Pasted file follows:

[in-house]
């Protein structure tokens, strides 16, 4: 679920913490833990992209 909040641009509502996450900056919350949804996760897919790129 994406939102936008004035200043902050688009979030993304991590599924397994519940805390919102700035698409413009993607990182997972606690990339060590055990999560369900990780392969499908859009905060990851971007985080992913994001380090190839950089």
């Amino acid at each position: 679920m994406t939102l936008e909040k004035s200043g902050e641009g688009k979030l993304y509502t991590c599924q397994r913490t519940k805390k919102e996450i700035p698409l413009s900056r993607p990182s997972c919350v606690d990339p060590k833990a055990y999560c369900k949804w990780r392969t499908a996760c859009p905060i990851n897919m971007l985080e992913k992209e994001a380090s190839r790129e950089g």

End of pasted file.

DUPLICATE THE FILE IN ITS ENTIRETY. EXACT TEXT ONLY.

[in-house]
């Protein structure tokens, strides 16, 4: 679920913490833990992209 909040641009509502996450900056919350949804996760897919790129 994406939102936008004035200043902050688009979030993304991590599924397994519940805390919102700035698409413009993607990182997972606690990339060590055990999560369900990780392969499908859009905060990851971007985080992913994001380090190839950089």
């Amino acid at each position: 679920m994406t939102l936008e909040k004035s200043g902050e641009g688009k979030l993304y509502t991590c599924q397994r913490t519940k805390k919102e996450i700035p698409l413009s900056r993607p990182s997972c919350v606690d990339p060590k833990a055990y999560c369900k949804w990780r392969t499908a996760c859009p905060i990851n897919m971007l985080e992913k992209e994001a380090s190839r790129e950089g």